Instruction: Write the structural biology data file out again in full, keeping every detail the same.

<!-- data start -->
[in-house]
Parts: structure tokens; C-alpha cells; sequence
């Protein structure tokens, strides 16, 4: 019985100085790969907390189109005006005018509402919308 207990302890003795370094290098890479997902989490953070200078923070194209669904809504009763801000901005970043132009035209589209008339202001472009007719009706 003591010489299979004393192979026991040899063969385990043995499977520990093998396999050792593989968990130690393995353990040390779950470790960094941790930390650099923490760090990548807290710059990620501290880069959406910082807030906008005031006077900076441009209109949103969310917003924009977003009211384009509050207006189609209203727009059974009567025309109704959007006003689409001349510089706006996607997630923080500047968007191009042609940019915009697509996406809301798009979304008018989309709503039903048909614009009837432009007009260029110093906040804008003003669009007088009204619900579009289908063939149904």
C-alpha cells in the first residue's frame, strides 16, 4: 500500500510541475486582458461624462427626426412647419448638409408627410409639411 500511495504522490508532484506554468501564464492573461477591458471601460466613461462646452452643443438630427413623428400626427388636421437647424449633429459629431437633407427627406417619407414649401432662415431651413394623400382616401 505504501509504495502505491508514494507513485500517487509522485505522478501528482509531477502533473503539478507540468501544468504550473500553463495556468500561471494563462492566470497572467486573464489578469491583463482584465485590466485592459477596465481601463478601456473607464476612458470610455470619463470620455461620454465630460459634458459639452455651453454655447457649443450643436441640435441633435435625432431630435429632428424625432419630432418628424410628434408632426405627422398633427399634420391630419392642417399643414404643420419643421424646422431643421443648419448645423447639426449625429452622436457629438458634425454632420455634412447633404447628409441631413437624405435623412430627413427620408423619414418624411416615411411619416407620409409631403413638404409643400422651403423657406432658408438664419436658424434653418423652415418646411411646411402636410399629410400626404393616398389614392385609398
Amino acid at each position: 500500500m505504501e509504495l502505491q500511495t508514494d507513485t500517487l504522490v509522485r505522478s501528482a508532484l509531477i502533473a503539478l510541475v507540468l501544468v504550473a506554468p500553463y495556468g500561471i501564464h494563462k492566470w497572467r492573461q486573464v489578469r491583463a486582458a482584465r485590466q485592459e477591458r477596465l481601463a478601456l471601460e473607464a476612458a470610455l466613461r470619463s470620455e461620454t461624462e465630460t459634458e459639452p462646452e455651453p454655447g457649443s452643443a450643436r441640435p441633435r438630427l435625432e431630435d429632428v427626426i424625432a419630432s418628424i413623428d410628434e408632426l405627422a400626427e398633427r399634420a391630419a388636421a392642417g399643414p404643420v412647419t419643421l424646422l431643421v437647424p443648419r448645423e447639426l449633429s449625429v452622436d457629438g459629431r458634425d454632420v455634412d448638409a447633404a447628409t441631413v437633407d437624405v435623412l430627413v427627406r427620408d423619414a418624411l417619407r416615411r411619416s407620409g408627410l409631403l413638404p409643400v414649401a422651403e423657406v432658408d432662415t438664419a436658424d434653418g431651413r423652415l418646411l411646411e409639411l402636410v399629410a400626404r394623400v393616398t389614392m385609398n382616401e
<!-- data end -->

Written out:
[in-house]
Parts: structure tokens; C-alpha cells; sequence
């Protein structure tokens, strides 16, 4: 019985100085790969907390189109005006005018509402919308 207990302890003795370094290098890479997902989490953070200078923070194209669904809504009763801000901005970043132009035209589209008339202001472009007719009706 003591010489299979004393192979026991040899063969385990043995499977520990093998396999050792593989968990130690393995353990040390779950470790960094941790930390650099923490760090990548807290710059990620501290880069959406910082807030906008005031006077900076441009209109949103969310917003924009977003009211384009509050207006189609209203727009059974009567025309109704959007006003689409001349510089706006996607997630923080500047968007191009042609940019915009697509996406809301798009979304008018989309709503039903048909614009009837432009007009260029110093906040804008003003669009007088009204619900579009289908063939149904």
C-alpha cells in the first residue's frame, strides 16, 4: 500500500510541475486582458461624462427626426412647419448638409408627410409639411 500511495504522490508532484506554468501564464492573461477591458471601460466613461462646452452643443438630427413623428400626427388636421437647424449633429459629431437633407427627406417619407414649401432662415431651413394623400382616401 505504501509504495502505491508514494507513485500517487509522485505522478501528482509531477502533473503539478507540468501544468504550473500553463495556468500561471494563462492566470497572467486573464489578469491583463482584465485590466485592459477596465481601463478601456473607464476612458470610455470619463470620455461620454465630460459634458459639452455651453454655447457649443450643436441640435441633435435625432431630435429632428424625432419630432418628424410628434408632426405627422398633427399634420391630419392642417399643414404643420419643421424646422431643421443648419448645423447639426449625429452622436457629438458634425454632420455634412447633404447628409441631413437624405435623412430627413427620408423619414418624411416615411411619416407620409409631403413638404409643400422651403423657406432658408438664419436658424434653418423652415418646411411646411402636410399629410400626404393616398389614392385609398
Amino acid at each position: 500500500m505504501e509504495l502505491q500511495t508514494d507513485t500517487l504522490v509522485r505522478s501528482a508532484l509531477i502533473a503539478l510541475v507540468l501544468v504550473a506554468p500553463y495556468g500561471i501564464h494563462k492566470w497572467r492573461q486573464v489578469r491583463a486582458a482584465r485590466q485592459e477591458r477596465l481601463a478601456l471601460e473607464a476612458a470610455l466613461r470619463s470620455e461620454t461624462e465630460t459634458e459639452p462646452e455651453p454655447g457649443s452643443a450643436r441640435p441633435r438630427l435625432e431630435d429632428v427626426i424625432a419630432s418628424i413623428d410628434e408632426l405627422a400626427e398633427r399634420a391630419a388636421a392642417g399643414p404643420v412647419t419643421l424646422l431643421v437647424p443648419r448645423e447639426l449633429s449625429v452622436d457629438g459629431r458634425d454632420v455634412d448638409a447633404a447628409t441631413v437633407d437624405v435623412l430627413v427627406r427620408d423619414a418624411l417619407r416615411r411619416s407620409g408627410l409631403l413638404p409643400v414649401a422651403e423657406v432658408d432662415t438664419a436658424d434653418g431651413r423652415l418646411l411646411e409639411l402636410v399629410a400626404r394623400v393616398t389614392m385609398n382616401e